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Education news and notes from Tampa Bay and Florida

FAIR test causing bandwidth headaches



Last week I told you about the new state reading assessment called Florida Assessments for Instruction in Reading, or FAIR. The pieces focused on the move toward testing to inform teaching.


Your comments on my story and blog post had a different perspective. Mostly, they blasted away at my failure to talk to enough teachers to realize that it has been a nightmare to implement. Things like, "FAIR doesn't even work!" And, "a fiasco-I brought my 140 students to the computer lab on Tues and Weds to take the test. 24 students logged on 1st hr - it crashed/no one finished the test."

Turns out these complaints were neither few nor far between.

The Florida Department of Education got so many of them that K-12 chancellor Frances Haithcock sent a memo out Friday informing superintendents that the state is making adjustments to the system based on all the negative feedback:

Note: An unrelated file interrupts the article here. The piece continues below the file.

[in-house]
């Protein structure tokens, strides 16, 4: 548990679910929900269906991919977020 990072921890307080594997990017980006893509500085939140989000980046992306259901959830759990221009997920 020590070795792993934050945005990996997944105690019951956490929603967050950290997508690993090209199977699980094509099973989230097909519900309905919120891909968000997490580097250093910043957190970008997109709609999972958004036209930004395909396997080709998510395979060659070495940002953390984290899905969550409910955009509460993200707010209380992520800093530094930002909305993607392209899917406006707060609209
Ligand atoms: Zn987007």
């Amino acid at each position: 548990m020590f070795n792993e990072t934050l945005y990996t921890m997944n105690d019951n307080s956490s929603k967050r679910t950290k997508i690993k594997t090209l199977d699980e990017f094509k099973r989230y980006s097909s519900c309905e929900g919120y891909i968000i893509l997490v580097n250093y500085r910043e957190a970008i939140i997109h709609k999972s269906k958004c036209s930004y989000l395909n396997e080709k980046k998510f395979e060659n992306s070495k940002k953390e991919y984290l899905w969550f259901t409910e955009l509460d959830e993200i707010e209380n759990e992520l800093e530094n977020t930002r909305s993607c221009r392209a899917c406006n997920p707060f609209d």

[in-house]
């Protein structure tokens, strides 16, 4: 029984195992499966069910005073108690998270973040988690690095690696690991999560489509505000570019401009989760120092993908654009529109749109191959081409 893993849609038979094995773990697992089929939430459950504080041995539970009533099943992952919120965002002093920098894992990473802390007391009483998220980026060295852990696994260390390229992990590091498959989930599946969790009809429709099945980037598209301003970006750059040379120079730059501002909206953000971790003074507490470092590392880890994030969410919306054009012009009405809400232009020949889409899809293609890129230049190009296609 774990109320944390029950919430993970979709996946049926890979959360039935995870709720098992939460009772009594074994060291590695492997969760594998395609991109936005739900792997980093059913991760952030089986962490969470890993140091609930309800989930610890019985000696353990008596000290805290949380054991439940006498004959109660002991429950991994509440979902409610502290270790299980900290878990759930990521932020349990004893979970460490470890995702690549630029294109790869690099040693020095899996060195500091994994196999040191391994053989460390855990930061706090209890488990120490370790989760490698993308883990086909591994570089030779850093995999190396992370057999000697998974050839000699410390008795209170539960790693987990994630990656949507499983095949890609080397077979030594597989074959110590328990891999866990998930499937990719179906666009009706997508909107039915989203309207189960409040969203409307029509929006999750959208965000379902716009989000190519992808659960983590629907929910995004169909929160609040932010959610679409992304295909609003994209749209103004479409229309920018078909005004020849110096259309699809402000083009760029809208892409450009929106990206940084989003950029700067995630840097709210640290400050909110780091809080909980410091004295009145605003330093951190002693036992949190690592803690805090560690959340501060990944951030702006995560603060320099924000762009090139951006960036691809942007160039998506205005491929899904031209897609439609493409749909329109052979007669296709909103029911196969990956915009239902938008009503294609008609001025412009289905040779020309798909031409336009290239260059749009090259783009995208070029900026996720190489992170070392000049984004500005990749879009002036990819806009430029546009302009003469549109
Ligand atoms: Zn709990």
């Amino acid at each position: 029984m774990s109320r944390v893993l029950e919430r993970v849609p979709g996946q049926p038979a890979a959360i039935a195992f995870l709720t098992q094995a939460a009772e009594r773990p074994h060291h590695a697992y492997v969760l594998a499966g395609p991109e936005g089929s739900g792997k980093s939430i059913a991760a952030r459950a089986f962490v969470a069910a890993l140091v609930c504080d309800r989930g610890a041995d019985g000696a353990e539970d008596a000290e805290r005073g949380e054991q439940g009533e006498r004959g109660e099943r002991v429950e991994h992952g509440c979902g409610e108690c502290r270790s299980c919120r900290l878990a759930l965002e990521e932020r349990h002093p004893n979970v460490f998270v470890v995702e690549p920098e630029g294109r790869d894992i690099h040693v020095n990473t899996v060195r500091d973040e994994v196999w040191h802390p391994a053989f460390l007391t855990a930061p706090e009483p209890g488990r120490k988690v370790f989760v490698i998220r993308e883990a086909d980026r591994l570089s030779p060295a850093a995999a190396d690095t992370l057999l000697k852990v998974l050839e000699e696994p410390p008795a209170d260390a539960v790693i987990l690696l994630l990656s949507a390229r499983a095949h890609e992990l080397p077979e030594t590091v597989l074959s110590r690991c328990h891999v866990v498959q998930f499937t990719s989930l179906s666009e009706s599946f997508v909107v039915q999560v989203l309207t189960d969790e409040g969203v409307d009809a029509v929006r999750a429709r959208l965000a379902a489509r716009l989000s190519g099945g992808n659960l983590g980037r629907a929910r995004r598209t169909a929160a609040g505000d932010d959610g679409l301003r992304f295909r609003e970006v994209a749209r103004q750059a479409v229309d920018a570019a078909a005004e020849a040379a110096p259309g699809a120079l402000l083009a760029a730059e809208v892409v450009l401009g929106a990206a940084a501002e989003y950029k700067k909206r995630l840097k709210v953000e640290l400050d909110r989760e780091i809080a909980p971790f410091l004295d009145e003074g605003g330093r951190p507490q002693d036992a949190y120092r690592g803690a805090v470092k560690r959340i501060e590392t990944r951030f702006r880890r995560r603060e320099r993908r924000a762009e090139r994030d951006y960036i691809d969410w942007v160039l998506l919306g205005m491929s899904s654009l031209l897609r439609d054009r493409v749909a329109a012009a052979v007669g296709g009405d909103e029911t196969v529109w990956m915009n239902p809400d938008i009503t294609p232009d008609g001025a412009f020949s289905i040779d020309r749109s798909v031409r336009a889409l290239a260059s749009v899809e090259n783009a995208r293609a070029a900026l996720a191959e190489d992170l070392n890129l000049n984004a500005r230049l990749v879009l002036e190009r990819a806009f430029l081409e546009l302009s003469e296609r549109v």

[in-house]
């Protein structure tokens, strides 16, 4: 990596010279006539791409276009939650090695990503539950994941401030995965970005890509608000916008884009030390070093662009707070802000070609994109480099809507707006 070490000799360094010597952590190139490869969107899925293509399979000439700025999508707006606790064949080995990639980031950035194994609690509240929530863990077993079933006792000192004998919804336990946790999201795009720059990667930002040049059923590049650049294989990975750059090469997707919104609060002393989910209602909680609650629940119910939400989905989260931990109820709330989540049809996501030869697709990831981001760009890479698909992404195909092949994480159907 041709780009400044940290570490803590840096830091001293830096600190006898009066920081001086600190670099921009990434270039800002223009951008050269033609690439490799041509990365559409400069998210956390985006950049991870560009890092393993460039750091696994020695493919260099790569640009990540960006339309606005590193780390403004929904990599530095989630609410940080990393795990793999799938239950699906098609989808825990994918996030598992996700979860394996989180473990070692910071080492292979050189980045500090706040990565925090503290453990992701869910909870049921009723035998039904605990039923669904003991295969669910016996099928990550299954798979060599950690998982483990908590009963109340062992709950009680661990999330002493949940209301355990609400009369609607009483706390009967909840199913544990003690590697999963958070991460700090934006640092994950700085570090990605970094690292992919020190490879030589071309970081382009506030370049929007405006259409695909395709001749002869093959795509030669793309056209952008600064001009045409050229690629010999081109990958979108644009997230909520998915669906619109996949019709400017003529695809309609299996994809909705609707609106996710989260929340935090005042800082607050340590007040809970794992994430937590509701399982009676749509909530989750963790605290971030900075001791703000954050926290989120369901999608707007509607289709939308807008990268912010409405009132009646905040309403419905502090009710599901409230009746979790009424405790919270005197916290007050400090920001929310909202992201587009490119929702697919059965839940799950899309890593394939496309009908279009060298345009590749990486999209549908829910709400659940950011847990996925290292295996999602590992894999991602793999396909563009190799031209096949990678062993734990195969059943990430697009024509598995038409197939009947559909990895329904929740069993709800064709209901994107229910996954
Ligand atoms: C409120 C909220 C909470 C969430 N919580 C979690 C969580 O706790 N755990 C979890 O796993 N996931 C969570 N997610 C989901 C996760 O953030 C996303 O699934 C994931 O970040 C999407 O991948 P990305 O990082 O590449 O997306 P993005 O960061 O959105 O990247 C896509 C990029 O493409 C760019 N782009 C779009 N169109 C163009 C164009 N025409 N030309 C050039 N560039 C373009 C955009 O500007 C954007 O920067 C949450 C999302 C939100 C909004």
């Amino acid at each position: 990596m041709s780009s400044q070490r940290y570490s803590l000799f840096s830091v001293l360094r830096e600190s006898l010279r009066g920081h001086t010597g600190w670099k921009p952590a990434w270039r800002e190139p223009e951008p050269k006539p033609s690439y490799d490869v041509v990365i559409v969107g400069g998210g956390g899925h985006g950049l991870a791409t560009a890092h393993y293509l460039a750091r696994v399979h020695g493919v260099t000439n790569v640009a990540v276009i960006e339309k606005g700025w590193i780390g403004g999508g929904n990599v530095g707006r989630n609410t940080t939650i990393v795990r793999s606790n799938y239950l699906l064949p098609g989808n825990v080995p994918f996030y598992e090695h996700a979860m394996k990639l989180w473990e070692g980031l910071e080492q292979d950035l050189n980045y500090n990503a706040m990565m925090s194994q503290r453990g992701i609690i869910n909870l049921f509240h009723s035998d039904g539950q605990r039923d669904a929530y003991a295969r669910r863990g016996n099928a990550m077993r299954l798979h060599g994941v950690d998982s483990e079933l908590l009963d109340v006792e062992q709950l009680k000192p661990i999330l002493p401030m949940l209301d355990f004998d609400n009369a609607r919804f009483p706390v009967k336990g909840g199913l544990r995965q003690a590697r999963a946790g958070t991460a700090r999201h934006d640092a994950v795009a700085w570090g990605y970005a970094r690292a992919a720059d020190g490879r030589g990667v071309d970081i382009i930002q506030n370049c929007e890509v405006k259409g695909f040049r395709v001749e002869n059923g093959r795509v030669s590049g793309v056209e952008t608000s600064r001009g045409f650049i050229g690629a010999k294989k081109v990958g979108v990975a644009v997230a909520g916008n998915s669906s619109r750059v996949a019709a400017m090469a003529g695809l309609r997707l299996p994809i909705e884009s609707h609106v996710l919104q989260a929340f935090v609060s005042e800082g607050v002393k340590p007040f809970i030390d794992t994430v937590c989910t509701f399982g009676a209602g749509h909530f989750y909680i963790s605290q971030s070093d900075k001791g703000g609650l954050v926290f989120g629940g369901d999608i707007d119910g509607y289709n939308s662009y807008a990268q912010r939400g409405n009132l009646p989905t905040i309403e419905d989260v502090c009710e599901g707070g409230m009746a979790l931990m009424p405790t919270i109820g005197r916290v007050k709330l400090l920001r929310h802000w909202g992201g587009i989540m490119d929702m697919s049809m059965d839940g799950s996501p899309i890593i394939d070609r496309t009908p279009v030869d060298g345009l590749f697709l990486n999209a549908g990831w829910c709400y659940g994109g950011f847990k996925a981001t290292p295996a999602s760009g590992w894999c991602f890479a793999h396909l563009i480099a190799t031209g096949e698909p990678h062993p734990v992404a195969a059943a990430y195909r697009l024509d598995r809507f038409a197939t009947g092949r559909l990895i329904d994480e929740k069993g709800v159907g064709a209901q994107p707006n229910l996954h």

"As with any new computer-based system, there have been technological challenges with the initial statewide roll-out. Due to a very high volume of students assessed this week, some schools have experienced technical difficulties. We are working at the state level to ensure that there is sufficient bandwidth available to you as you assess your students. The Progress Monitoring and Reporting Network (PMRN) staff has been busy making adjustments and tuning the applications as the network traffic has increased with the statewide release. We have identified both short-term and long-term solutions and will have these solutions in place as soon as possible next week."

One reader pointedly asked in a comment why I was so one-sided in ignoring these problems. The short answer is this -- so few students had taken the FAIR, it seemed pointless at the time to talk to teachers who had yet to use it. Turns out that was the wrong thought. To which I say, thank goodness for you readers and your comments.


[Last modified: Tuesday, May 25, 2010 10:35am]


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